By Katie Wade, senior director for creative engagement for Front Porch
As Maya Angelou so aptly stated, “A friend may be waiting behind a stranger’s face.” We all start as unfamiliar others before finding ourselves on a unique path to friendship. Each path to friendship is a one of a kind experience, with specific scaffolding forming the bonds beneath the friendship: perhaps it’s the phase of life we find ourselves in, or the prism of our personal experiences, or our sense of humor. We join together in many interesting ways, some to be expected and others from delightful surprises.
You know what all friendships do have in common? Friends put in the work to show up for each other. Contrary to the romantic comedy trope, we don’t just trip and fall into relationships. No, quite the opposite. We make conscious decisions to make time in our schedules for friends, to show up during hard times, to listen with open minds, and to hold those relationships in gratitude. Friendship is two people saying: I think you are worth the effort. Give that a moment of thought. Recall the last time you spoke to any friend in your life, no matter the context for the conversation, and remember – they think you are worth the effort of friendship. Worth making time for. Worth remembering to ask about your sister or how the garden is coming along. Worth reflecting how your presence in this world matters. Whew, that is strong stuff! This is one of the reasons friendships are so critical to our lives. They are a mirror of our value, our place in the world; their very existence is proof that we matter.
One of the nonprofit programs I work with, Social Call, thoughtfully matches older adults and volunteers for weekly phone or video visits. Occasionally volunteers and older adult participants remark that this is an unlikely start for a friendship. In part, this is because 70% of Social Call matches are intergenerational. How radical in our age-segregated society! One volunteer said of her new friendship, “Lawrence and I continue to connect and deepen our friendship. Age is irrelevant and what counts most is authentic connection through shared values, kindness, and giggling :)” With the distance between age groups in our society, it’s easy to think we might not have a lot in common with someone much younger or older than us. Ah, but the friendship scaffolding is unique for all! Bonds form for many reasons that have nothing to do with age and sometimes the age difference is a place of connection in and of itself. Whether the age difference is beside the point or the whole point, cross-generational friendships are delightful mirrors of the value we each bring.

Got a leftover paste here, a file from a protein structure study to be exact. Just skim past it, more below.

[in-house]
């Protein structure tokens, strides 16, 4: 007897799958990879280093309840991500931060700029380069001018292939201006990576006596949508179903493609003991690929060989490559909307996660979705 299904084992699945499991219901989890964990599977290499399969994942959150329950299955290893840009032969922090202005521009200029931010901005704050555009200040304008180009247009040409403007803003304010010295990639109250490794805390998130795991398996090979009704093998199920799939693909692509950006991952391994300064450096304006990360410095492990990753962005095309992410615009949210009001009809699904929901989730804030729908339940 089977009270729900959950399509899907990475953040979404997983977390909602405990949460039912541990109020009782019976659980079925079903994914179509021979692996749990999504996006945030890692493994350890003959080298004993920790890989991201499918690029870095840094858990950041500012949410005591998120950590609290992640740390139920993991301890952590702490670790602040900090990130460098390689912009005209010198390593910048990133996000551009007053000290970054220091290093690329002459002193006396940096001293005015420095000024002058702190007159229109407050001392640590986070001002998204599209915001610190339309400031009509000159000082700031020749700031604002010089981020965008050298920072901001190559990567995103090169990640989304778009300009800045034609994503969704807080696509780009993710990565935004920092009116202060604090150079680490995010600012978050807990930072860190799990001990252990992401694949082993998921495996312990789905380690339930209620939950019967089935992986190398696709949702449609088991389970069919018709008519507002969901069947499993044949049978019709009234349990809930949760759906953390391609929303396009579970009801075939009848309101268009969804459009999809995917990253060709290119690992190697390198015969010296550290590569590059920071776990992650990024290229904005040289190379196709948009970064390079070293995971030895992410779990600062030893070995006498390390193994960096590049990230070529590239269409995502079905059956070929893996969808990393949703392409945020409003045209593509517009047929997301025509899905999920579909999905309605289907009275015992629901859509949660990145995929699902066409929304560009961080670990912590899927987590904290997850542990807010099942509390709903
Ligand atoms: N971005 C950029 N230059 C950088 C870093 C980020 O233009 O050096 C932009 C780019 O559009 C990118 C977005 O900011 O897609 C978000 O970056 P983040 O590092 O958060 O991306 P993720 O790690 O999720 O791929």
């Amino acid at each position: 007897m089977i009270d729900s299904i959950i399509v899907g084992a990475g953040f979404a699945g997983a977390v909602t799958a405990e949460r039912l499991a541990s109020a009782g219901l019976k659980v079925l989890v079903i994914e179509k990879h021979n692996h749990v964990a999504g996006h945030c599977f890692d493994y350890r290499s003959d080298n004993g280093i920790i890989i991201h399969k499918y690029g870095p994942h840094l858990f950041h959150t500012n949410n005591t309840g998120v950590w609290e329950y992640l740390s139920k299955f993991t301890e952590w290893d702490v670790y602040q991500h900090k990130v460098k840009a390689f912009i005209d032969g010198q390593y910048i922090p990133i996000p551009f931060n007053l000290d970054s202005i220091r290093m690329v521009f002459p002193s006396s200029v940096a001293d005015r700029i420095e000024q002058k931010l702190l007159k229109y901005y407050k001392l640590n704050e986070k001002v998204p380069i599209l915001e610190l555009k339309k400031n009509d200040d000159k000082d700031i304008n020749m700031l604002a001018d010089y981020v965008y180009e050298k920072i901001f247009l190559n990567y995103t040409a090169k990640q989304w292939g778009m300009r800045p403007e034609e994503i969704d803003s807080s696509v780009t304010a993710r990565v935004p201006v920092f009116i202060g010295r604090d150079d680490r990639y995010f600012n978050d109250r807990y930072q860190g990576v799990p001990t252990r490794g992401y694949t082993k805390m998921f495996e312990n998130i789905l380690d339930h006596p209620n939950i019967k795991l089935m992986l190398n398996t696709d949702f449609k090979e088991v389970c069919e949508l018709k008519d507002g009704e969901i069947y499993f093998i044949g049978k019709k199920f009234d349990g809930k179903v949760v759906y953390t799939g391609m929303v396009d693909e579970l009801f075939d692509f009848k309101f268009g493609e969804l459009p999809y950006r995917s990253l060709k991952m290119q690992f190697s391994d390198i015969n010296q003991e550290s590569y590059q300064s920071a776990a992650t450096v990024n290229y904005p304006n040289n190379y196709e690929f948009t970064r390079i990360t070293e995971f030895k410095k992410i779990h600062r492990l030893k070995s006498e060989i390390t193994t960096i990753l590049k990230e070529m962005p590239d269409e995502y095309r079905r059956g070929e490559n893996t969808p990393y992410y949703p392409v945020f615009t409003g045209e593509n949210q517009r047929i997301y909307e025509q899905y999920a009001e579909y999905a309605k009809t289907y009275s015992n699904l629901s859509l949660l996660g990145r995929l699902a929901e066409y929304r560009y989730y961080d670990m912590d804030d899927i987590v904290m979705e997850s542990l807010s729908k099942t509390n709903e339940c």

Another way Social Call supports unlikely friendships is that volunteers and participants live throughout the U.S. and connect virtually. They would never show up to the same book club or wait at the same bus stop every morning; there is no opportunity for chance encounters. As one volunteer noted, “Social Call has allowed me to connect with someone that I may have never really got the chance of meeting, and truly have gained someone in my life that I care for and enjoy talking to.” There is nothing quite like forming a friendship with someone who lives many miles away and still makes the time to connect regularly. I have to say, it feels extra special, like the excitement of having a pen pal!
Finally, one of the pieces of scaffolding that seems to underpin every Social Call relationship is gratitude. I’ve never met a more grateful bunch than the staff and members of Social Call. Every piece of feedback, every reflection on the weekly visits, every quote, is built on a deep sense of gratitude. Gratitude for the unique individual they are matched with, for the genuine sense of connection they build together, for the shared moments of vulnerability, intimacy, and humor. Social Call is proof that gratitude can provide long-lasting, sustainable fuel for meaningful relationships.
This month, during National Friendship Month, I invite you to reflect on the meaningful relationships in your life. What is the scaffolding that binds you to those relationships? Is it connection over similarities or differences, is it the effort you put in to maintain the friendship, is it how they remind you that you are worth the effort? Get specific about what you appreciate and send a note of thanks to those friends. To be sure, the gratitude will feed you as much as them.
This blog was originally published by the Coalition to End Isolation and Loneliness.